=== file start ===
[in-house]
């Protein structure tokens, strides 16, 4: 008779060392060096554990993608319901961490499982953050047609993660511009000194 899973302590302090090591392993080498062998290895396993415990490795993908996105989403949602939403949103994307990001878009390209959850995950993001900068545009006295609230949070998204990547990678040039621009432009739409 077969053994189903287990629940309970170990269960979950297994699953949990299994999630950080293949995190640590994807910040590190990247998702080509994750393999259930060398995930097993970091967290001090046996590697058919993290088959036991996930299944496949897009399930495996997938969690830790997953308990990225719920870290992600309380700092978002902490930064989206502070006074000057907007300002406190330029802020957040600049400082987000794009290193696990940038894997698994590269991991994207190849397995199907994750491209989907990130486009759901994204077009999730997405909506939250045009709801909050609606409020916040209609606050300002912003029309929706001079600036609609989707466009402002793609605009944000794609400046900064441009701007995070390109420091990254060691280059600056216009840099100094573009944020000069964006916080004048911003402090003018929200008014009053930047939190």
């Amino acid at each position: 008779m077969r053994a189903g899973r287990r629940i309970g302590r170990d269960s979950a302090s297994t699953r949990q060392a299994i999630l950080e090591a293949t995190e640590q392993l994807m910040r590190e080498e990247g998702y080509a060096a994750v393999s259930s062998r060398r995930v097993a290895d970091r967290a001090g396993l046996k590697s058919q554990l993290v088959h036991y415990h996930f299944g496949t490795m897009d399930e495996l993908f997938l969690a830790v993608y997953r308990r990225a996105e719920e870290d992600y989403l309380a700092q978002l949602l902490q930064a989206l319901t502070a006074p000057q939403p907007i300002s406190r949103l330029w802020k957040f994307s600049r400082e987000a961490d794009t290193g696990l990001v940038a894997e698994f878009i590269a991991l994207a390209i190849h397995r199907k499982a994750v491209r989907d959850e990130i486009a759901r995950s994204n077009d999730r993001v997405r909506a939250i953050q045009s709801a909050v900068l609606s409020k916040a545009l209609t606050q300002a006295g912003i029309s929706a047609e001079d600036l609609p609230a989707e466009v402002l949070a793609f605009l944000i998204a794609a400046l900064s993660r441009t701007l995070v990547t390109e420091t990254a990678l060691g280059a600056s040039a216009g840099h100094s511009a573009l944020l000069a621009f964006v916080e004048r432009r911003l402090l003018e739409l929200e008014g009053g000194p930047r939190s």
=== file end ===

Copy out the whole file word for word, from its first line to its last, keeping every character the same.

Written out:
[in-house]
């Protein structure tokens, strides 16, 4: 008779060392060096554990993608319901961490499982953050047609993660511009000194 899973302590302090090591392993080498062998290895396993415990490795993908996105989403949602939403949103994307990001878009390209959850995950993001900068545009006295609230949070998204990547990678040039621009432009739409 077969053994189903287990629940309970170990269960979950297994699953949990299994999630950080293949995190640590994807910040590190990247998702080509994750393999259930060398995930097993970091967290001090046996590697058919993290088959036991996930299944496949897009399930495996997938969690830790997953308990990225719920870290992600309380700092978002902490930064989206502070006074000057907007300002406190330029802020957040600049400082987000794009290193696990940038894997698994590269991991994207190849397995199907994750491209989907990130486009759901994204077009999730997405909506939250045009709801909050609606409020916040209609606050300002912003029309929706001079600036609609989707466009402002793609605009944000794609400046900064441009701007995070390109420091990254060691280059600056216009840099100094573009944020000069964006916080004048911003402090003018929200008014009053930047939190």
């Amino acid at each position: 008779m077969r053994a189903g899973r287990r629940i309970g302590r170990d269960s979950a302090s297994t699953r949990q060392a299994i999630l950080e090591a293949t995190e640590q392993l994807m910040r590190e080498e990247g998702y080509a060096a994750v393999s259930s062998r060398r995930v097993a290895d970091r967290a001090g396993l046996k590697s058919q554990l993290v088959h036991y415990h996930f299944g496949t490795m897009d399930e495996l993908f997938l969690a830790v993608y997953r308990r990225a996105e719920e870290d992600y989403l309380a700092q978002l949602l902490q930064a989206l319901t502070a006074p000057q939403p907007i300002s406190r949103l330029w802020k957040f994307s600049r400082e987000a961490d794009t290193g696990l990001v940038a894997e698994f878009i590269a991991l994207a390209i190849h397995r199907k499982a994750v491209r989907d959850e990130i486009a759901r995950s994204n077009d999730r993001v997405r909506a939250i953050q045009s709801a909050v900068l609606s409020k916040a545009l209609t606050q300002a006295g912003i029309s929706a047609e001079d600036l609609p609230a989707e466009v402002l949070a793609f605009l944000i998204a794609a400046l900064s993660r441009t701007l995070v990547t390109e420091t990254a990678l060691g280059a600056s040039a216009g840099h100094s511009a573009l944020l000069a621009f964006v916080e004048r432009r911003l402090l003018e739409l929200e008014g009053g000194p930047r939190s």